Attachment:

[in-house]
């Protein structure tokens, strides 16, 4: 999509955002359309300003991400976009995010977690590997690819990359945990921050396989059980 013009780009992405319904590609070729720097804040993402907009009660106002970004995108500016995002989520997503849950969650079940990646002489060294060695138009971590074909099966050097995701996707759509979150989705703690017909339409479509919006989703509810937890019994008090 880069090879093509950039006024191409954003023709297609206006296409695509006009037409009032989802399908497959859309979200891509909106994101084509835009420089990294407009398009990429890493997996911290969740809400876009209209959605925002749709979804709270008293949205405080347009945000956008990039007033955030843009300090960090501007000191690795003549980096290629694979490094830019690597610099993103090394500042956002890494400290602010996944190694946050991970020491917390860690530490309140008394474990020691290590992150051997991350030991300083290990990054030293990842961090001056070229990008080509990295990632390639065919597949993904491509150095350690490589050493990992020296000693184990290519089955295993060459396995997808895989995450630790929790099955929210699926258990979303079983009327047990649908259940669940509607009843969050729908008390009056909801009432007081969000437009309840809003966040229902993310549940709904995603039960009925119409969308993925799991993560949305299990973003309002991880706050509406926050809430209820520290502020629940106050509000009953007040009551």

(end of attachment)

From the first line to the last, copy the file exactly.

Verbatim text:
[in-house]
């Protein structure tokens, strides 16, 4: 999509955002359309300003991400976009995010977690590997690819990359945990921050396989059980 013009780009992405319904590609070729720097804040993402907009009660106002970004995108500016995002989520997503849950969650079940990646002489060294060695138009971590074909099966050097995701996707759509979150989705703690017909339409479509919006989703509810937890019994008090 880069090879093509950039006024191409954003023709297609206006296409695509006009037409009032989802399908497959859309979200891509909106994101084509835009420089990294407009398009990429890493997996911290969740809400876009209209959605925002749709979804709270008293949205405080347009945000956008990039007033955030843009300090960090501007000191690795003549980096290629694979490094830019690597610099993103090394500042956002890494400290602010996944190694946050991970020491917390860690530490309140008394474990020691290590992150051997991350030991300083290990990054030293990842961090001056070229990008080509990295990632390639065919597949993904491509150095350690490589050493990992020296000693184990290519089955295993060459396995997808895989995450630790929790099955929210699926258990979303079983009327047990649908259940669940509607009843969050729908008390009056909801009432007081969000437009309840809003966040229902993310549940709904995603039960009925119409969308993925799991993560949305299990973003309002991880706050509406926050809430209820520290502020629940106050509000009953007040009551």